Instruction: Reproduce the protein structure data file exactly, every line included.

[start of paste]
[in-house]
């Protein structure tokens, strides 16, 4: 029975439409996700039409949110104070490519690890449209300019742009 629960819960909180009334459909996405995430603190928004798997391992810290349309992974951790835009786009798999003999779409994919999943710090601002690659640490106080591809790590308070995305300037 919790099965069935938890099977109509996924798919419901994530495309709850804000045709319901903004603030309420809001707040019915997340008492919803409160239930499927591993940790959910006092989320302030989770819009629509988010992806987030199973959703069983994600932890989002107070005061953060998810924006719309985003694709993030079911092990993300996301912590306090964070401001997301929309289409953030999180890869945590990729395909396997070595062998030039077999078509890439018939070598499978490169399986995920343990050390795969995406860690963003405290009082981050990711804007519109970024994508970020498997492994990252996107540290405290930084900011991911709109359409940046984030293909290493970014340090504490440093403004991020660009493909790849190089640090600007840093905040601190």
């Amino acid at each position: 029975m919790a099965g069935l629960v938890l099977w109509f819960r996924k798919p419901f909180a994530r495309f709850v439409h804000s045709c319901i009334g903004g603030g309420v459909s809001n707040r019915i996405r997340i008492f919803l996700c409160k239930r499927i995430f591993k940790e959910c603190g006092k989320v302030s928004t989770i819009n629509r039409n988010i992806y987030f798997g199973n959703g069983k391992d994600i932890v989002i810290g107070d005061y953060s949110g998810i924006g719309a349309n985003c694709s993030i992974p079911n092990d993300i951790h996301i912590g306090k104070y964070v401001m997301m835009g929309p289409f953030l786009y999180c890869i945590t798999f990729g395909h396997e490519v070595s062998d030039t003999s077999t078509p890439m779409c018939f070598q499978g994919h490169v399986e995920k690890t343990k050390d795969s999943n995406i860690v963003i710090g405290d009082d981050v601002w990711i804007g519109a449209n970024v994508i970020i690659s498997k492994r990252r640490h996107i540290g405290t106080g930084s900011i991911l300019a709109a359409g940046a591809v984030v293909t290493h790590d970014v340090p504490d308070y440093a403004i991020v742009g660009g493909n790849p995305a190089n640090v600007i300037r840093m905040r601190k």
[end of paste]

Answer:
[in-house]
């Protein structure tokens, strides 16, 4: 029975439409996700039409949110104070490519690890449209300019742009 629960819960909180009334459909996405995430603190928004798997391992810290349309992974951790835009786009798999003999779409994919999943710090601002690659640490106080591809790590308070995305300037 919790099965069935938890099977109509996924798919419901994530495309709850804000045709319901903004603030309420809001707040019915997340008492919803409160239930499927591993940790959910006092989320302030989770819009629509988010992806987030199973959703069983994600932890989002107070005061953060998810924006719309985003694709993030079911092990993300996301912590306090964070401001997301929309289409953030999180890869945590990729395909396997070595062998030039077999078509890439018939070598499978490169399986995920343990050390795969995406860690963003405290009082981050990711804007519109970024994508970020498997492994990252996107540290405290930084900011991911709109359409940046984030293909290493970014340090504490440093403004991020660009493909790849190089640090600007840093905040601190």
């Amino acid at each position: 029975m919790a099965g069935l629960v938890l099977w109509f819960r996924k798919p419901f909180a994530r495309f709850v439409h804000s045709c319901i009334g903004g603030g309420v459909s809001n707040r019915i996405r997340i008492f919803l996700c409160k239930r499927i995430f591993k940790e959910c603190g006092k989320v302030s928004t989770i819009n629509r039409n988010i992806y987030f798997g199973n959703g069983k391992d994600i932890v989002i810290g107070d005061y953060s949110g998810i924006g719309a349309n985003c694709s993030i992974p079911n092990d993300i951790h996301i912590g306090k104070y964070v401001m997301m835009g929309p289409f953030l786009y999180c890869i945590t798999f990729g395909h396997e490519v070595s062998d030039t003999s077999t078509p890439m779409c018939f070598q499978g994919h490169v399986e995920k690890t343990k050390d795969s999943n995406i860690v963003i710090g405290d009082d981050v601002w990711i804007g519109a449209n970024v994508i970020i690659s498997k492994r990252r640490h996107i540290g405290t106080g930084s900011i991911l300019a709109a359409g940046a591809v984030v293909t290493h790590d970014v340090p504490d308070y440093a403004i991020v742009g660009g493909n790849p995305a190089n640090v600007i300037r840093m905040r601190k």